Experience versus the Bible

Shane Raynor asked on Twitter “What order would you put these in— 1 being the highest priority and 4 the lowest? Scripture, experience, reason, and tradition” I would put them in the order of  1. Experience 2. Reason 3. Scripture 4. Tradition. Our experiences, good and bad, make us who we are, influence every aspect of us including how we view others. They can also protect us and get us through tough situations. As C.S. Lewis puts it; Experience: that most brutal of teachers. But you learn, my God do you learn.  Some would put Scripture above all else and use scripture in response to situations. What do you do though when scripture doesn’t reflect the realities of said situation; when experiences seem to go against the Bible.

During a discussion on Huffington Post Live, theologian Darrell Brock talked about being gay being a choice and being in rebellion against God because that’s what the Bible teaches. The passage that alludes to that is:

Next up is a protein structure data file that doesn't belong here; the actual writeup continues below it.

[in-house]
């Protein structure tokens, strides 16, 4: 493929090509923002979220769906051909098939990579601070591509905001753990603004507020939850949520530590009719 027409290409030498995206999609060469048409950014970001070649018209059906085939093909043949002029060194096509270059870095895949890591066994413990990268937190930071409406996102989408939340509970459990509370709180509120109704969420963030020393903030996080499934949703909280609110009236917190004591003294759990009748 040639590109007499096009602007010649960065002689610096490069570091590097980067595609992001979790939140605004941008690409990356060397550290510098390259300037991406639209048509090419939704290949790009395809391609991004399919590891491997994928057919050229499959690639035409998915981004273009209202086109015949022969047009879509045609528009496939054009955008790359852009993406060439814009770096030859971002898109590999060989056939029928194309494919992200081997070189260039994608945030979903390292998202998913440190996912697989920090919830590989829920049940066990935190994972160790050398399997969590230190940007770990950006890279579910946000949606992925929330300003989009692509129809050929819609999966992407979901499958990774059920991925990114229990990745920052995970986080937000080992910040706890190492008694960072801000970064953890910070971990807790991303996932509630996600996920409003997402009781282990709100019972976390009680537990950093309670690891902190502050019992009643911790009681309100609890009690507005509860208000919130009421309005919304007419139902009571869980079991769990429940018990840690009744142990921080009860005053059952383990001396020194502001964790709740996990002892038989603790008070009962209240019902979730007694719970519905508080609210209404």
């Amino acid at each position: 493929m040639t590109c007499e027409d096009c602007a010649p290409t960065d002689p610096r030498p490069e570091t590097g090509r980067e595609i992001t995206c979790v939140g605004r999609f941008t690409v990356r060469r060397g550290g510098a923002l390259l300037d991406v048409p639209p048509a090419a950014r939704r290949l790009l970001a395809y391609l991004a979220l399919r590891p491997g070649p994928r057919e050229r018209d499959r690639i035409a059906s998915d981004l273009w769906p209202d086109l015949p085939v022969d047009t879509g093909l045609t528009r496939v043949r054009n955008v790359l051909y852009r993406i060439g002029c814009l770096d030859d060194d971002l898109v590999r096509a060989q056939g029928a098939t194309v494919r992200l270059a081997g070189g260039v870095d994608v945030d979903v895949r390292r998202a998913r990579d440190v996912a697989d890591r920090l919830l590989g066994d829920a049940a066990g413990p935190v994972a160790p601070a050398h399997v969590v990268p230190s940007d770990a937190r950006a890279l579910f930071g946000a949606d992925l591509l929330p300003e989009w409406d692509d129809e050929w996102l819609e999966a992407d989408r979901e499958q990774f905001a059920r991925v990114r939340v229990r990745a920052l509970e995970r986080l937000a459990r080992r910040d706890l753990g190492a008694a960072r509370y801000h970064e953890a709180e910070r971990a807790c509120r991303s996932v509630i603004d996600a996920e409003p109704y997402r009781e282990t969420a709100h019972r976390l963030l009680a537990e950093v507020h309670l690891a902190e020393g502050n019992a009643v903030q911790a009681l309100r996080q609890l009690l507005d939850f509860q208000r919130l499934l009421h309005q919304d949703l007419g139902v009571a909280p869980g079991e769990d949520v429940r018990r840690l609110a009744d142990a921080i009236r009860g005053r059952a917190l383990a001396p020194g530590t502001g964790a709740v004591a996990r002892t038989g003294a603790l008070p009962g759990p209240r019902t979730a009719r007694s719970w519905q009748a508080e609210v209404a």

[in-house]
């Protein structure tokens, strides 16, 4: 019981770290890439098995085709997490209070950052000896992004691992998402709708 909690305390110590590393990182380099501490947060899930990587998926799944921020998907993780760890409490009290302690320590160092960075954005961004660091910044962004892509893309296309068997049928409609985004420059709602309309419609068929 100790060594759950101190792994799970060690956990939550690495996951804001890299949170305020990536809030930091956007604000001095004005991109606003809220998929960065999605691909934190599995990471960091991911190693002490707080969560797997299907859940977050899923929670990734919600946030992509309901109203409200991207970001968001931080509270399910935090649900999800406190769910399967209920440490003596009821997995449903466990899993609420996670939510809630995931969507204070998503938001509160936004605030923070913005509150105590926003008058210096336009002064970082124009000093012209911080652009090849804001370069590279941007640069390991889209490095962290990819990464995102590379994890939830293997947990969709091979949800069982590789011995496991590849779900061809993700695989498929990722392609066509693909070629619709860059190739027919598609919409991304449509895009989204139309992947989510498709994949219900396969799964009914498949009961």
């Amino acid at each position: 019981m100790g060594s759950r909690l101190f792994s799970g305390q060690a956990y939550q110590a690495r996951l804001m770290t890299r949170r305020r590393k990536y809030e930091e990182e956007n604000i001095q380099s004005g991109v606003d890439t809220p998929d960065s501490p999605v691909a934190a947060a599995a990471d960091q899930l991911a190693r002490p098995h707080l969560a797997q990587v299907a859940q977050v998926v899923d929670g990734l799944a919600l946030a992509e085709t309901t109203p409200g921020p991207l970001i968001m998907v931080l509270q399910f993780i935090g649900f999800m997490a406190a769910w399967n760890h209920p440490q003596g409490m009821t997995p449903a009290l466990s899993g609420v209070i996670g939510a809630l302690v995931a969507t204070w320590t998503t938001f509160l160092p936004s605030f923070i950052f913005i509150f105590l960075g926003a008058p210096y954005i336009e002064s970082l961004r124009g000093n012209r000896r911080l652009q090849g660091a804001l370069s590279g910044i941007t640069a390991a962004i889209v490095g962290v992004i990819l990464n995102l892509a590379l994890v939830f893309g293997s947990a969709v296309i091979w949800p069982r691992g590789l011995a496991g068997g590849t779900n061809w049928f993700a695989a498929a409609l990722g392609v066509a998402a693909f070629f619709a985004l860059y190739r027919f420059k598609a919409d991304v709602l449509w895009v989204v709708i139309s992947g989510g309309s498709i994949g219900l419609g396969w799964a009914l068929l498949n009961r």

Therefore God gave them over in the sinful desires of their hearts to sexual impurity for the degrading of their bodies with one another.  They exchanged the truth about God for a lie, and worshiped and served created things rather than the Creator—who is forever praised. Amen.

Because of this, God gave them over to shameful lusts. Even their women exchanged natural sexual relations for unnatural ones. In the same way the men also abandoned natural relations with women and were inflamed with lust for one another. Men committed shameful acts with other men, and received in themselves the due penalty for their error. Romans 1:24-27